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Dynegy is a holding company. Co. conducts all of its business operations through its subsidiaries. Co.'s business operations are focused primarily on the power generation sector of the energy industry. Co. is engaged in the production and sale of electric energy, capacity and ancillary services from its fleet of 35 power plants in eight states which totaled approximately 26,000 megawatts of generating capacity as of Dec 31 2015. Co.'s Coal and Illinois Power Holdings, LLC segments are fleets of baseload coal facilities, located in the Midwest and Massachusetts. Co.'s Gas segment operates both intermediate and peaking natural gas plants, located in the Midwest, Northeast and California. According to our DYN split history records, Dynegy has had 3 splits.
DYN split history picture
Dynegy (DYN) has 3 splits in our DYN split history database. The first split for DYN took place on August 22, 2000. This was a 2 for 1 split, meaning for each share of DYN owned pre-split, the shareholder now owned 2 shares. For example, a 1000 share position pre-split, became a 2000 share position following the split. DYN's second split took place on February 01, 2000. This was a 69 for 100 reverse split, meaning for each 100 shares of DYN owned pre-split, the shareholder now owned 69 shares. For example, a 2000 share position pre-split, became a 1380 share position following the split. DYN's third split took place on May 25, 2010. This was a 1 for 5 reverse split, meaning for each 5 shares of DYN owned pre-split, the shareholder now owned 1 share. For example, a 1380 share position pre-split, became a 276 share position following the split.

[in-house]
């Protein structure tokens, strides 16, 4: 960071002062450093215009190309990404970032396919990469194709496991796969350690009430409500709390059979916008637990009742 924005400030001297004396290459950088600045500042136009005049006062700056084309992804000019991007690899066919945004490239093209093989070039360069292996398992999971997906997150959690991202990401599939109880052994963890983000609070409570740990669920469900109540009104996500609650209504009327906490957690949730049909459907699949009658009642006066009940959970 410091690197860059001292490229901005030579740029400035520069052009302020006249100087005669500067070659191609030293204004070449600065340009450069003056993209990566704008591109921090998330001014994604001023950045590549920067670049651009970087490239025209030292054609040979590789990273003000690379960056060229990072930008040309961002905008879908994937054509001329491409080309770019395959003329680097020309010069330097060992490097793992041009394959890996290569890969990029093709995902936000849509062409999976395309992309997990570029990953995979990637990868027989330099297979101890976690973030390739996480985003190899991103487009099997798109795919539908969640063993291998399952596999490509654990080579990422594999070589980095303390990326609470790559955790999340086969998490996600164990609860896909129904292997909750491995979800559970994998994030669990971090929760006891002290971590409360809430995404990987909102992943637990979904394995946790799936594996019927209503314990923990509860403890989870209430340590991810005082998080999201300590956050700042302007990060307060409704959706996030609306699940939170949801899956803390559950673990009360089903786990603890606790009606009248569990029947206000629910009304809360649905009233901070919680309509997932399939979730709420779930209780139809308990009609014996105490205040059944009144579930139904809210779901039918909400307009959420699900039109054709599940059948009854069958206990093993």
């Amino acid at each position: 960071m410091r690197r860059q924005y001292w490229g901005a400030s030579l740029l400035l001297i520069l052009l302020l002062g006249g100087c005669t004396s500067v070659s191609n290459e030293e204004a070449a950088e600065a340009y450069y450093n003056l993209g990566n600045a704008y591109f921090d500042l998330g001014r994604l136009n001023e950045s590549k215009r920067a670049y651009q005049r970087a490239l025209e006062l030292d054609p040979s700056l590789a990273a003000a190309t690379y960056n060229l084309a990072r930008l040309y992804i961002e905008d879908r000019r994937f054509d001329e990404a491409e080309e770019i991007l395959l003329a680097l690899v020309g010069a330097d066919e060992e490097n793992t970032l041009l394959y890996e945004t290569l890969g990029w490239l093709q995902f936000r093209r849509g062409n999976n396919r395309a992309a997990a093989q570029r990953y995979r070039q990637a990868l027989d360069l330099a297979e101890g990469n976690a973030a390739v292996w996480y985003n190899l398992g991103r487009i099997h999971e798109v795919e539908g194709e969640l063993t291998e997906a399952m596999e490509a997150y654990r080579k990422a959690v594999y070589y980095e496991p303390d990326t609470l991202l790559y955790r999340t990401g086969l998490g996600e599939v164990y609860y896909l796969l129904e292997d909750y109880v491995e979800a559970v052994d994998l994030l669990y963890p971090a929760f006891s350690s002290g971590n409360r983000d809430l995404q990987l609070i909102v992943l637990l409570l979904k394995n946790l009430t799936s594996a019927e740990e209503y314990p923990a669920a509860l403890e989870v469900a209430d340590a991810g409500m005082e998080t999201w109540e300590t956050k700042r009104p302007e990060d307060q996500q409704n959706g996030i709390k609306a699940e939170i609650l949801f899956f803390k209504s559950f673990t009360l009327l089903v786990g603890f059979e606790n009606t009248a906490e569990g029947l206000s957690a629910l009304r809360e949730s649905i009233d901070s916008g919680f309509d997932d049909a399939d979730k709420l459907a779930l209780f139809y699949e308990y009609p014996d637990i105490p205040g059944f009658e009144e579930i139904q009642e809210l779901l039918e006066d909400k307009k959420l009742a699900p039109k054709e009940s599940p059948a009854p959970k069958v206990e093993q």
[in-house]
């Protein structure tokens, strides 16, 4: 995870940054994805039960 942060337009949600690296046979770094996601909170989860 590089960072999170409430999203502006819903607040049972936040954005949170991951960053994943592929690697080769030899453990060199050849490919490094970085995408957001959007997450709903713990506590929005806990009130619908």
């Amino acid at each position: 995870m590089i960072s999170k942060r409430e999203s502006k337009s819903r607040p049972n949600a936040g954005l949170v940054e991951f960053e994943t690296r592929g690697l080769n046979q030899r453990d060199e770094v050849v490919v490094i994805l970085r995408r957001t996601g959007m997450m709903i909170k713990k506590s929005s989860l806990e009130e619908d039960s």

When a company such as Dynegy splits its shares, the market capitalization before and after the split takes place remains stable, meaning the shareholder now owns more shares but each are valued at a lower price per share. Often, however, a lower priced stock on a per-share basis can attract a wider range of buyers. If that increased demand causes the share price to appreciate, then the total market capitalization rises post-split. This does not always happen, however, often depending on the underlying fundamentals of the business. When a company such as Dynegy conducts a reverse share split, it is usually because shares have fallen to a lower per-share pricepoint than the company would like. This can be important because, for example, certain types of mutual funds might have a limit governing which stocks they may buy, based upon per-share price. The $5 and $10 pricepoints tend to be important in this regard. Stock exchanges also tend to look at per-share price, setting a lower limit for listing eligibility. So when a company does a reverse split, it is looking mathematically at the market capitalization before and after the reverse split takes place, and concluding that if the market capitilization remains stable, the reduced share count should result in a higher price per share. Looking at the DYN split history from start to finish, an original position size of 1000 shares would have turned into 276 today. Below, we examine the compound annual growth rate — CAGR for short — of an investment into Dynegy shares, starting with a $10,000 purchase of DYN, presented on a split-history-adjusted basis factoring in the complete DYN split history. DYN split adjusted history picture

Growth of $10,000.00
Without Dividends Reinvested

Start date: 12/05/2006
End date: 12/02/2016
Start price/share: $33.95
End price/share: $7.74
Dividends collected/share: $0.00
Total return: -77.20%
Average Annual Total Return: -13.74%
Starting investment: $10,000.00
Ending investment: $2,280.84
Years: 10.00
Date Ratio
08/22/20002 for 1
02/01/200069 for 100
05/25/20101 for 5
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